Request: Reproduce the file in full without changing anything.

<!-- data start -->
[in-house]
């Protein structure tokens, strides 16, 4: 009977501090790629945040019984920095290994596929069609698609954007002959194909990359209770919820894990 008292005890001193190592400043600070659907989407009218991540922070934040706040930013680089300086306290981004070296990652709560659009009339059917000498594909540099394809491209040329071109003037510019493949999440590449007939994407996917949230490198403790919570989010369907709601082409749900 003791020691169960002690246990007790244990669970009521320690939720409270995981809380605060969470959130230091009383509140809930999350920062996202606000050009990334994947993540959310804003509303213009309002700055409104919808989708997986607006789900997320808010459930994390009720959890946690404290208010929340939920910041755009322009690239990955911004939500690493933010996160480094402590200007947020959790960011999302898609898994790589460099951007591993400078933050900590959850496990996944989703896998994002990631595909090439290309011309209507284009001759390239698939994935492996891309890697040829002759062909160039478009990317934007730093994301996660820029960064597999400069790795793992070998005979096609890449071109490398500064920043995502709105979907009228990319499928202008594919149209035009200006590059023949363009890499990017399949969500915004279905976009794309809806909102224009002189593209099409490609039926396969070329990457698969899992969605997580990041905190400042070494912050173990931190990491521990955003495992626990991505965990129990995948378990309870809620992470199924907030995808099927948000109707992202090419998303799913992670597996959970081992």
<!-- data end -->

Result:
[in-house]
């Protein structure tokens, strides 16, 4: 009977501090790629945040019984920095290994596929069609698609954007002959194909990359209770919820894990 008292005890001193190592400043600070659907989407009218991540922070934040706040930013680089300086306290981004070296990652709560659009009339059917000498594909540099394809491209040329071109003037510019493949999440590449007939994407996917949230490198403790919570989010369907709601082409749900 003791020691169960002690246990007790244990669970009521320690939720409270995981809380605060969470959130230091009383509140809930999350920062996202606000050009990334994947993540959310804003509303213009309002700055409104919808989708997986607006789900997320808010459930994390009720959890946690404290208010929340939920910041755009322009690239990955911004939500690493933010996160480094402590200007947020959790960011999302898609898994790589460099951007591993400078933050900590959850496990996944989703896998994002990631595909090439290309011309209507284009001759390239698939994935492996891309890697040829002759062909160039478009990317934007730093994301996660820029960064597999400069790795793992070998005979096609890449071109490398500064920043995502709105979907009228990319499928202008594919149209035009200006590059023949363009890499990017399949969500915004279905976009794309809806909102224009002189593209099409490609039926396969070329990457698969899992969605997580990041905190400042070494912050173990931190990491521990955003495992626990991505965990129990995948378990309870809620992470199924907030995808099927948000109707992202090419998303799913992670597996959970081992």